“Too many F-bombs!” Jesse Marsch is reflecting on the viral video of his team-talk back in October: the Red Bull Salzburg manager was trying to rouse his players as they trailed 3-1 to Liverpool at Anfield when he strung together a mesmerising German speech embellished by some American-English filler, in which a choice swearword was deployed at just the right moments to join all the pieces together. “This is nicht ein fucking freundschaftsspiel,” Marsch yelled at his players. “Wir müssen körperlicher spielen, and get fucking stuck in!”
His monologue got the message across. Salzburg came out fighting in the second half and pulled the game back to 3-3 to the surprise of Merseyside, before Mohamed Salah’s winner put Salzburg back in their place. Now Marsch is sitting in the home changing room of Salzburg’s Red Bull Arena, a giant rectangular block of concrete set amongst Alpine mountains, a grand old palace and a paper factory billowing out smoke, and it is in this corner of Austria that Liverpool must get a result on Wednesday night to keep their Champions League defence alive.
It might be an inconvenience for Jurgen Klopp amid Liverpool’s busy schedule, but for Salzburg this is the biggest match in years, and for the 45-year-old Marsch it is the most significant of his short coaching career to date, one which will require all of his communicative powers.
“Whenever I see videos of myself trying to speak German it’s always incredibly embarrassing,” Marsch says. “But in general, being here, I think it’s really important to understand the culture that you’re working in and certainly the language is a big part of that.”
Marsch’s German lessons began three years ago back home in the US while coaching the New York Red Bulls, as plans began to formulate for his career in Europe.
“There’s two things that come along with [speaking German]. There’s an adaptation to the culture, which includes understanding how the people work and how they think and how they talk, and there’s also showing my vulnerability, the imperfection of who I am. That’s a big part of how I coach. We have a lot of young players in our team and they have to know that making mistakes is OK. If you know German fluently and you listen to me speaking German, literally every sentence I make mistakes. So it’s then a chance for me to show improvement, show vulnerability, and work through that personally.”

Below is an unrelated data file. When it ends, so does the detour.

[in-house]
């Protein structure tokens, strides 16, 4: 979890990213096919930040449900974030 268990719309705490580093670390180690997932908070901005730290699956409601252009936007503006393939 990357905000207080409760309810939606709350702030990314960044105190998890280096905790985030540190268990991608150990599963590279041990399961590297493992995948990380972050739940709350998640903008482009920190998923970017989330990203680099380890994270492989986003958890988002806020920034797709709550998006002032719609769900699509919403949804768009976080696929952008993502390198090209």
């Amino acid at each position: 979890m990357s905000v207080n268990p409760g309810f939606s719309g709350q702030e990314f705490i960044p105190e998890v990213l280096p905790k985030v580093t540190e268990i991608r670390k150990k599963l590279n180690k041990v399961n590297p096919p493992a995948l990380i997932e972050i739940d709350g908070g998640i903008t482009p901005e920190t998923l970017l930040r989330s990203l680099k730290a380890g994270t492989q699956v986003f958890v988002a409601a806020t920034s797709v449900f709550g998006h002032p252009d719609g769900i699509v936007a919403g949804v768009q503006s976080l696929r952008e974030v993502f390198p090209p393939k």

His role is all about changing perceptions: of Red Bull and its place in the world of sport; of the Austrian Bundesliga which continues to stand in the shadow of its German namesake; and of American coaches in Europe – he would be the first US manager to lead a team into the Champions League knockout stages should Salzburg win.
It is hard not to be drawn in by the conviction in Marsch’s voice, whether he’s firing out a volley of swearwords during a stirring team-talk or calmly outlining his management strategy. He talks enthusiastically about leadership and giving clear direction to his players, about fading into the background and putting their needs first, about how coaching is only 25% tactical and 75% psychological.
Occasionally Marsh veers into management speak which comes with a Brentian tinge, but ultimately he is a communicator first and a tactician second, and it this ability to communicate which not only motivated his players against Liverpool but captivated us watching on our phones 24 hours later. “You can’t be emotional at every half-time because then people turn it off,” he says. “You have to have a feel for what the group needs in each moment, and in that moment, that was my feeling.”
And so on Wednesday night Marsch prepares to take another shot against Klopp’s Liverpool, who he calls the best team in the word. “I don’t look at it like it’s pressure. I look at it like what an awesome opportunity to test ourselves, after five or six months of working, to throw it all together and see how…” Marsch searches for the right word, and after a brief pause it comes to him. “How fucking good can we be?”